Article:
Good things do sometimes come in small packages at the ROM. Although the massive exhibit “Ultimate Dinosaurs: Giants from Gondwana” is currently receiving most of the limelight, a new and much more innovative exhibition has popped up in the First Nations gallery. It is called “Sovereign Allies and Living Cultures: First Nations of the Great Lakes.” Although its name is a bit of a mouthful, this tiny exhibit provides an innovative and intelligent look at First Nations perspectives on the War of 1812.
Commemorations of the War of 1812, in its bicentennial this year, too often overlook the crucial role that First Nations groups had to play in this historic battle between Canada and the United States. Dr. Trudy Nicks, the curator of the “Sovereign Allies” exhibit, felt that the time had come to make some of their stories heard. As she walked with me around the single glass case that houses the exhibition, Nicks spoke eagerly about the thought that went into each carefully chosen artifact, and the significance behind this novel exhibition.
According to Nicks, “the objects and collections [in the exhibit] represent important stories and histories,” and as a result, she wanted to let the artifacts in the collection speak for themselves. The stories of six influential but lesser-known Haudenosaunee and Anishinaabe war leaders thus became one of the main focal points of the exhibit. The array of artifacts attributed to these men is diverse and telling; each object speaks volumes about its owner’s stature and the respect given to him by the British.
The choice to focus on these particular war heroes — John Norton, John Brant, John Smoke Johnson, Oshawana, Wabjijig and Shingwaukonse — instead of the more famous Tecumseh, was intended to illuminate the important but little known roles that these men played during the War of 1812.
But Nicks’ main objective in creating this exhibit was perhaps to highlight the true nature of the relationship between the First Nations and the British during the war. As the title of the exhibit suggests, their interaction was very much a meeting of two allies — two sovereign nations.
Nicks was quick to point out that the assortment of medals and adornments in the exhibit that are made from silver, a metal that has significant spiritual significance to First Nation peoples, embodies this reciprocal relationship and highlights the mutual respect between the First Nations heroes and the British.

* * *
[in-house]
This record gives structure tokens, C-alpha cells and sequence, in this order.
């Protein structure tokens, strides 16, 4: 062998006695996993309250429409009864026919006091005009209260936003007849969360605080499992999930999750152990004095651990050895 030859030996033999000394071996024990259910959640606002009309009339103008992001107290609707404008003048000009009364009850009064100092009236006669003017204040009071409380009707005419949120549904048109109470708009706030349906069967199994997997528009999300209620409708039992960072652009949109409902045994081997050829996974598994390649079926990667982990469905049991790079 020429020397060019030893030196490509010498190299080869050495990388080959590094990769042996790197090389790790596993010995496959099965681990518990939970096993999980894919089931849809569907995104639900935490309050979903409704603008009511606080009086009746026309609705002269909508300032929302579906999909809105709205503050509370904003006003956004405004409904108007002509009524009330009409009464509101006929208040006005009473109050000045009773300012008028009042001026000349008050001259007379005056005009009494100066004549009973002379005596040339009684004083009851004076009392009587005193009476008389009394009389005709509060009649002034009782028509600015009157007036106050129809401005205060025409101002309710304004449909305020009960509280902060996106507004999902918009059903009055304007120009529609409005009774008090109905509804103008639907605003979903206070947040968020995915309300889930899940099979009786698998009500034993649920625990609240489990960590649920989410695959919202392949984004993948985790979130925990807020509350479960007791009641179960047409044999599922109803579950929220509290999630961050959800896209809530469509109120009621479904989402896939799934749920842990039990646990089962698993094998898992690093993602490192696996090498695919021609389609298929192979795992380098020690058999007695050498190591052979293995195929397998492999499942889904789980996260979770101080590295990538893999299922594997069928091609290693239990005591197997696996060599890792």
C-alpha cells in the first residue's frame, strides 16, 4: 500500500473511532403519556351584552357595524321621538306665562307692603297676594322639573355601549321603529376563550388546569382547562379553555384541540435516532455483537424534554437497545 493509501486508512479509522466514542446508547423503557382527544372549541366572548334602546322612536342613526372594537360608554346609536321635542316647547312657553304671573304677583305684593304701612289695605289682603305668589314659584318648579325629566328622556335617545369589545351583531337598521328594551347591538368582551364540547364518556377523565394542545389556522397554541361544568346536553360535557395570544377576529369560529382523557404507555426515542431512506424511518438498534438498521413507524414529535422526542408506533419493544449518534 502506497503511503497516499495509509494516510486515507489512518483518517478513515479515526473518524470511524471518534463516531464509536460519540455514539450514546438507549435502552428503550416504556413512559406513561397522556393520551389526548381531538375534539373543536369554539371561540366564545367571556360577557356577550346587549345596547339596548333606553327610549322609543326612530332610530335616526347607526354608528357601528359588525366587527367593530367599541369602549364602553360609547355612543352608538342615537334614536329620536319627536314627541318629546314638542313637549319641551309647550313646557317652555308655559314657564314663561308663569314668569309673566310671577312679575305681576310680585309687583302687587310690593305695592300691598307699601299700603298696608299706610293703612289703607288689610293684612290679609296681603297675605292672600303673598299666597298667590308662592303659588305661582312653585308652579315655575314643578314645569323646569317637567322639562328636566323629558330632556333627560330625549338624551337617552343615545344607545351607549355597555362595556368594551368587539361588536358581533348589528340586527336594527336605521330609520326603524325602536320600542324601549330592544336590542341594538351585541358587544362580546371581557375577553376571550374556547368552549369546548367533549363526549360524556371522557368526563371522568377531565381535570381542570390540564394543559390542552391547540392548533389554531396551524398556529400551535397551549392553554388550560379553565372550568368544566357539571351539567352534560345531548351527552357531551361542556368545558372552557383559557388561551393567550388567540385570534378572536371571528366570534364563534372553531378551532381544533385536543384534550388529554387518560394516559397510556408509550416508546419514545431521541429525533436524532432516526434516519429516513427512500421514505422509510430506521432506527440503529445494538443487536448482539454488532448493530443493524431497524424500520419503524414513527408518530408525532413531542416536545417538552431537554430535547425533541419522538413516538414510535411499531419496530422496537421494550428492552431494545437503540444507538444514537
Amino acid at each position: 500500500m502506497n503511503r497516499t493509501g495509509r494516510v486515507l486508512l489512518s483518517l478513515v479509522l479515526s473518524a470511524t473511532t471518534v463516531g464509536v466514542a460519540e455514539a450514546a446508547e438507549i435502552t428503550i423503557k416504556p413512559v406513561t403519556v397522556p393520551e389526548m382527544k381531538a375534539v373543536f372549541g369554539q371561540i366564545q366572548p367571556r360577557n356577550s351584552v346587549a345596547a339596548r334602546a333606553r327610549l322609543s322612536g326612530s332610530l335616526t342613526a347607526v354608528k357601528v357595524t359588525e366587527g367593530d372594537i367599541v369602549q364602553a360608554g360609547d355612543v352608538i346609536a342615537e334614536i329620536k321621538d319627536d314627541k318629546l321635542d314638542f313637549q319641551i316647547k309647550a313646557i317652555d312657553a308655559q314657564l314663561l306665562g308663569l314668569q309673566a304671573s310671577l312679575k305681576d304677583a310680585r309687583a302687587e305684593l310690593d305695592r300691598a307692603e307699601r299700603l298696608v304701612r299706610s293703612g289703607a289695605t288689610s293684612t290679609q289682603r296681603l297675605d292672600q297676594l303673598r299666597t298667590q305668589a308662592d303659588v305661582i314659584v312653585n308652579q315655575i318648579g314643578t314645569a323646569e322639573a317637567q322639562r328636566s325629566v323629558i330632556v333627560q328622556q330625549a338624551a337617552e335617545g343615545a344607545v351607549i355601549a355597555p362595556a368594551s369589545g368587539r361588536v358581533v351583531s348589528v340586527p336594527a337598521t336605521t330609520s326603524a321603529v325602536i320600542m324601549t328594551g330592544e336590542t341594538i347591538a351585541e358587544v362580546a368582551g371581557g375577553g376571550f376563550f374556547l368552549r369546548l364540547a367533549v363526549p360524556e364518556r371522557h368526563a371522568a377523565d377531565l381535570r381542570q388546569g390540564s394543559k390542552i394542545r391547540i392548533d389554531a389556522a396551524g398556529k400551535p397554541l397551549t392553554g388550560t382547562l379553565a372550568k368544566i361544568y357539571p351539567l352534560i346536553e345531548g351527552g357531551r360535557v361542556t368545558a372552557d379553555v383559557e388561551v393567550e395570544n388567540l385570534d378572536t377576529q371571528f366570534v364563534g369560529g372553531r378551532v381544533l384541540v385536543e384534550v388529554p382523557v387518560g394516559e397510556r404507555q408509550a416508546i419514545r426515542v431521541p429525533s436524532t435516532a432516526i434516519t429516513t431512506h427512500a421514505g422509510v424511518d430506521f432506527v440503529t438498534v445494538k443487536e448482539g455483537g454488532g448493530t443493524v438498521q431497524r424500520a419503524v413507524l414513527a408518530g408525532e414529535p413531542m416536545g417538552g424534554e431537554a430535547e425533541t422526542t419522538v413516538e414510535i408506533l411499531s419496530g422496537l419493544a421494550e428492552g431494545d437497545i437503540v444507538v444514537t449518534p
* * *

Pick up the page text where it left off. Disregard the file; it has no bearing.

“What’s important to remember is that the Native people were fighting for their own lands, not for the glory of the British,” she said.
The rest of the display is devoted to the “Living Cultures” aspect of the exhibition, which aims to debunk stereotypes about what it means to be an aboriginal person in Canada. The first work in this piece is by far the strangest: a diorama of a Mohawk family that was previously banished to the basement of the ROM in 1970, and has now been re-imagined with the three members holding an iPod, power drill and camera respectively, while dressed in traditional clothing.
According to Nicks, this installment represents exactly what the rest of the “Living Cultures” component of the exhibit seeks to demonstrate: the mingling of traditional and modern that defines First Nations life today. It reminds the viewer that First Nations’ traditions and ceremonies are still very much alive, but that the people who practice them are not stuck in the past and are very much looking forward to the future.
This fresh perspective on the history of First Nations people in Canada is a welcome respite from other displays in the gallery, which depict the practices of indigenous peoples in the past but fail to acknowledge the progression of their culture into the present.
The words of a former chief of the Assembly of First Nations, inscribed on a plaque on the diorama of the Mohawk family, perfectly captures the First Nations’ desire to alter the current perception of their culture: “We do not want to be depicted the way we were, when we were first discovered in our homeland in North America. We do not want museums to continue to present us as something from the past. We believe we are very, very much here now and we are going to be very important in the future.”
Hopefully, “Sovereign Allies and Living Cultures” is the first step in making this vision a reality.